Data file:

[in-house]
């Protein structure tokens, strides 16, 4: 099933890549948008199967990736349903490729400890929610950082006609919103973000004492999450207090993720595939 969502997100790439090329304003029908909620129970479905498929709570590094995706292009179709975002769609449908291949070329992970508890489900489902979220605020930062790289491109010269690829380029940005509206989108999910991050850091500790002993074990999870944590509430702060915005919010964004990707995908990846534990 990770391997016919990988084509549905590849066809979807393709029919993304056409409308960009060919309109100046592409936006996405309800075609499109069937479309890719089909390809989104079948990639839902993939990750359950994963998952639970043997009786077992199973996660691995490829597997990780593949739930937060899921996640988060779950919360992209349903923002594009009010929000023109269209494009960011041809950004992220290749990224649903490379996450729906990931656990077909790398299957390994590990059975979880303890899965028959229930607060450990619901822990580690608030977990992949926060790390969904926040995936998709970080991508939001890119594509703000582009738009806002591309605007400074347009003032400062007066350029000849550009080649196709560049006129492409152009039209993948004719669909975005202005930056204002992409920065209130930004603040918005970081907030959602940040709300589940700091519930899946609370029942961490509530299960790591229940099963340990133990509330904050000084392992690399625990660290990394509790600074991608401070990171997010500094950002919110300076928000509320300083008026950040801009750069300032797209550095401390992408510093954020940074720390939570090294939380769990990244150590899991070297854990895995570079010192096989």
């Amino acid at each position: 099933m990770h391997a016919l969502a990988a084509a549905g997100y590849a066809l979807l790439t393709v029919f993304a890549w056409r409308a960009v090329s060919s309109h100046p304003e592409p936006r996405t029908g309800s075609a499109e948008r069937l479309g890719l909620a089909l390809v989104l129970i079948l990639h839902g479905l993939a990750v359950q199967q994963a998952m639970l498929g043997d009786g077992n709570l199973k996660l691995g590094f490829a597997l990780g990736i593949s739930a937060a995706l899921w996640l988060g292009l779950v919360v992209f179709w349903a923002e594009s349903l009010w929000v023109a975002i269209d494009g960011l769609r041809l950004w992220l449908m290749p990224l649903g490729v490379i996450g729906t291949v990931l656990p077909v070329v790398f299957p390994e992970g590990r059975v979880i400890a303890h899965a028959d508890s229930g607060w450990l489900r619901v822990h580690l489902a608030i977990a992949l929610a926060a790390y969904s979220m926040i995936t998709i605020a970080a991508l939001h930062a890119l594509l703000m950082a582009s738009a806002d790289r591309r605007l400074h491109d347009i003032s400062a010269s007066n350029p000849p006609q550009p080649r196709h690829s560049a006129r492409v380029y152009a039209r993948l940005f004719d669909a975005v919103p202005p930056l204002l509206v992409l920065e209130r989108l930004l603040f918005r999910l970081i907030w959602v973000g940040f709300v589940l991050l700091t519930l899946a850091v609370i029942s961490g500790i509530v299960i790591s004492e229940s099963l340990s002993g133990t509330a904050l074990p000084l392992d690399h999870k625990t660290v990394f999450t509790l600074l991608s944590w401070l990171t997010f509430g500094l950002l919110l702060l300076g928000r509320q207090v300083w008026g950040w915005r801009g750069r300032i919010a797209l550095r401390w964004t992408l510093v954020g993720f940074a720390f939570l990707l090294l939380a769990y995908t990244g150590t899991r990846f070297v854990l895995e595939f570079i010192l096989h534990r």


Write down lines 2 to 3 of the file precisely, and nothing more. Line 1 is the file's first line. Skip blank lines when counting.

């Protein structure tokens, strides 16, 4: 099933890549948008199967990736349903490729400890929610950082006609919103973000004492999450207090993720595939 969502997100790439090329304003029908909620129970479905498929709570590094995706292009179709975002769609449908291949070329992970508890489900489902979220605020930062790289491109010269690829380029940005509206989108999910991050850091500790002993074990999870944590509430702060915005919010964004990707995908990846534990 990770391997016919990988084509549905590849066809979807393709029919993304056409409308960009060919309109100046592409936006996405309800075609499109069937479309890719089909390809989104079948990639839902993939990750359950994963998952639970043997009786077992199973996660691995490829597997990780593949739930937060899921996640988060779950919360992209349903923002594009009010929000023109269209494009960011041809950004992220290749990224649903490379996450729906990931656990077909790398299957390994590990059975979880303890899965028959229930607060450990619901822990580690608030977990992949926060790390969904926040995936998709970080991508939001890119594509703000582009738009806002591309605007400074347009003032400062007066350029000849550009080649196709560049006129492409152009039209993948004719669909975005202005930056204002992409920065209130930004603040918005970081907030959602940040709300589940700091519930899946609370029942961490509530299960790591229940099963340990133990509330904050000084392992690399625990660290990394509790600074991608401070990171997010500094950002919110300076928000509320300083008026950040801009750069300032797209550095401390992408510093954020940074720390939570090294939380769990990244150590899991070297854990895995570079010192096989």
């Amino acid at each position: 099933m990770h391997a016919l969502a990988a084509a549905g997100y590849a066809l979807l790439t393709v029919f993304a890549w056409r409308a960009v090329s060919s309109h100046p304003e592409p936006r996405t029908g309800s075609a499109e948008r069937l479309g890719l909620a089909l390809v989104l129970i079948l990639h839902g479905l993939a990750v359950q199967q994963a998952m639970l498929g043997d009786g077992n709570l199973k996660l691995g590094f490829a597997l990780g990736i593949s739930a937060a995706l899921w996640l988060g292009l779950v919360v992209f179709w349903a923002e594009s349903l009010w929000v023109a975002i269209d494009g960011l769609r041809l950004w992220l449908m290749p990224l649903g490729v490379i996450g729906t291949v990931l656990p077909v070329v790398f299957p390994e992970g590990r059975v979880i400890a303890h899965a028959d508890s229930g607060w450990l489900r619901v822990h580690l489902a608030i977990a992949l929610a926060a790390y969904s979220m926040i995936t998709i605020a970080a991508l939001h930062a890119l594509l703000m950082a582009s738009a806002d790289r591309r605007l400074h491109d347009i003032s400062a010269s007066n350029p000849p006609q550009p080649r196709h690829s560049a006129r492409v380029y152009a039209r993948l940005f004719d669909a975005v919103p202005p930056l204002l509206v992409l920065e209130r989108l930004l603040f918005r999910l970081i907030w959602v973000g940040f709300v589940l991050l700091t519930l899946a850091v609370i029942s961490g500790i509530v299960i790591s004492e229940s099963l340990s002993g133990t509330a904050l074990p000084l392992d690399h999870k625990t660290v990394f999450t509790l600074l991608s944590w401070l990171t997010f509430g500094l950002l919110l702060l300076g928000r509320q207090v300083w008026g950040w915005r801009g750069r300032i919010a797209l550095r401390w964004t992408l510093v954020g993720f940074a720390f939570l990707l090294l939380a769990y995908t990244g150590t899991r990846f070297v854990l895995e595939f570079i010192l096989h534990r």